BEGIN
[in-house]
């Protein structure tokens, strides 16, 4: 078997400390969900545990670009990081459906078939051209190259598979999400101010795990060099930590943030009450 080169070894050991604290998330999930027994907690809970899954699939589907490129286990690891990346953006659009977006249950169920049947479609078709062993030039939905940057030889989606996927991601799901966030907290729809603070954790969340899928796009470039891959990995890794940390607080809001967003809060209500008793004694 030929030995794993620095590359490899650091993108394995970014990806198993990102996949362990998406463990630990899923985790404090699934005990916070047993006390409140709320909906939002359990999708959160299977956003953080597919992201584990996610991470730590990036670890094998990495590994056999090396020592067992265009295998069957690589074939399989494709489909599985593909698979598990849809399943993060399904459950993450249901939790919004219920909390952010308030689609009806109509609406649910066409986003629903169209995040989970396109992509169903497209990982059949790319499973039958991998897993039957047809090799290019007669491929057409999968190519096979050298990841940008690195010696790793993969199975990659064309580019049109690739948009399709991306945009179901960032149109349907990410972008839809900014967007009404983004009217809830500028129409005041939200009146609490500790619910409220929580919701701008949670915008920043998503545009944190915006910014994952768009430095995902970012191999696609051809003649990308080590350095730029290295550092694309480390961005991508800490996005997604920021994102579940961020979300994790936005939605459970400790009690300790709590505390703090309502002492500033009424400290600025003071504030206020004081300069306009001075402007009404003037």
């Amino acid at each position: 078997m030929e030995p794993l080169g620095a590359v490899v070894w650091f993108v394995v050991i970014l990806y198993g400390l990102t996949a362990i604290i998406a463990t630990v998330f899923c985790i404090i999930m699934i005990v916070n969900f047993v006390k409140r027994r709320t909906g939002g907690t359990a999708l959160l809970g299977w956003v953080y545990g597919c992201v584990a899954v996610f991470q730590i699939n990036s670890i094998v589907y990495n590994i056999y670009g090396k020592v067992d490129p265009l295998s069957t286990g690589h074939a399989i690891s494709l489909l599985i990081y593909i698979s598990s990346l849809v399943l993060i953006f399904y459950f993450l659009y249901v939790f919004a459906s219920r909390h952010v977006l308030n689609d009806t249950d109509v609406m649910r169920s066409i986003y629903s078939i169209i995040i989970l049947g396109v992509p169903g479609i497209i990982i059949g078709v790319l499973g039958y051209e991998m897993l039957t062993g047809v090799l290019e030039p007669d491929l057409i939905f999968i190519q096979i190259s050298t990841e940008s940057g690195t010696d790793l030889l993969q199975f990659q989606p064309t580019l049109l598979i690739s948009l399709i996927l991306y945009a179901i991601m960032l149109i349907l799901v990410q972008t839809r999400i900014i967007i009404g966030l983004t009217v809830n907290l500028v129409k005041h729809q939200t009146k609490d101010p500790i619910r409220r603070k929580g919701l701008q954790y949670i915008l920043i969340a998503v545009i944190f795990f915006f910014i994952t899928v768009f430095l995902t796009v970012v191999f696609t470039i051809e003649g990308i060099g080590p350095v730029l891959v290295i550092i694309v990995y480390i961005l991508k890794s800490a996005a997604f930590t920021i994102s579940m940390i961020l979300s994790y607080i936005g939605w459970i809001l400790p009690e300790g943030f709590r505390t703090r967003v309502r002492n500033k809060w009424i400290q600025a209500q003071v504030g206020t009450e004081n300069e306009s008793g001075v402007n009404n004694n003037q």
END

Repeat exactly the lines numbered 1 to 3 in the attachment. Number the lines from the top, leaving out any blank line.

[in-house]
């Protein structure tokens, strides 16, 4: 078997400390969900545990670009990081459906078939051209190259598979999400101010795990060099930590943030009450 080169070894050991604290998330999930027994907690809970899954699939589907490129286990690891990346953006659009977006249950169920049947479609078709062993030039939905940057030889989606996927991601799901966030907290729809603070954790969340899928796009470039891959990995890794940390607080809001967003809060209500008793004694 030929030995794993620095590359490899650091993108394995970014990806198993990102996949362990998406463990630990899923985790404090699934005990916070047993006390409140709320909906939002359990999708959160299977956003953080597919992201584990996610991470730590990036670890094998990495590994056999090396020592067992265009295998069957690589074939399989494709489909599985593909698979598990849809399943993060399904459950993450249901939790919004219920909390952010308030689609009806109509609406649910066409986003629903169209995040989970396109992509169903497209990982059949790319499973039958991998897993039957047809090799290019007669491929057409999968190519096979050298990841940008690195010696790793993969199975990659064309580019049109690739948009399709991306945009179901960032149109349907990410972008839809900014967007009404983004009217809830500028129409005041939200009146609490500790619910409220929580919701701008949670915008920043998503545009944190915006910014994952768009430095995902970012191999696609051809003649990308080590350095730029290295550092694309480390961005991508800490996005997604920021994102579940961020979300994790936005939605459970400790009690300790709590505390703090309502002492500033009424400290600025003071504030206020004081300069306009001075402007009404003037």
């Amino acid at each position: 078997m030929e030995p794993l080169g620095a590359v490899v070894w650091f993108v394995v050991i970014l990806y198993g400390l990102t996949a362990i604290i998406a463990t630990v998330f899923c985790i404090i999930m699934i005990v916070n969900f047993v006390k409140r027994r709320t909906g939002g907690t359990a999708l959160l809970g299977w956003v953080y545990g597919c992201v584990a899954v996610f991470q730590i699939n990036s670890i094998v589907y990495n590994i056999y670009g090396k020592v067992d490129p265009l295998s069957t286990g690589h074939a399989i690891s494709l489909l599985i990081y593909i698979s598990s990346l849809v399943l993060i953006f399904y459950f993450l659009y249901v939790f919004a459906s219920r909390h952010v977006l308030n689609d009806t249950d109509v609406m649910r169920s066409i986003y629903s078939i169209i995040i989970l049947g396109v992509p169903g479609i497209i990982i059949g078709v790319l499973g039958y051209e991998m897993l039957t062993g047809v090799l290019e030039p007669d491929l057409i939905f999968i190519q096979i190259s050298t990841e940008s940057g690195t010696d790793l030889l993969q199975f990659q989606p064309t580019l049109l598979i690739s948009l399709i996927l991306y945009a179901i991601m960032l149109i349907l799901v990410q972008t839809r999400i900014i967007i009404g966030l983004t009217v809830n907290l500028v129409k005041h729809q939200t009146k609490d101010p500790i619910r409220r603070k929580g919701l701008q954790y949670i915008l920043i969340a998503v545009i944190f795990f915006f910014i994952t899928v768009f430095l995902t796009v970012v191999f696609t470039i051809e003649g990308i060099g080590p350095v730029l891959v290295i550092i694309v990995y480390i961005l991508k890794s800490a996005a997604f930590t920021i994102s579940m940390i961020l979300s994790y607080i936005g939605w459970i809001l400790p009690e300790g943030f709590r505390t703090r967003v309502r002492n500033k809060w009424i400290q600025a209500q003071v504030g206020t009450e004081n300069e306009s008793g001075v402007n009404n004694n003037q």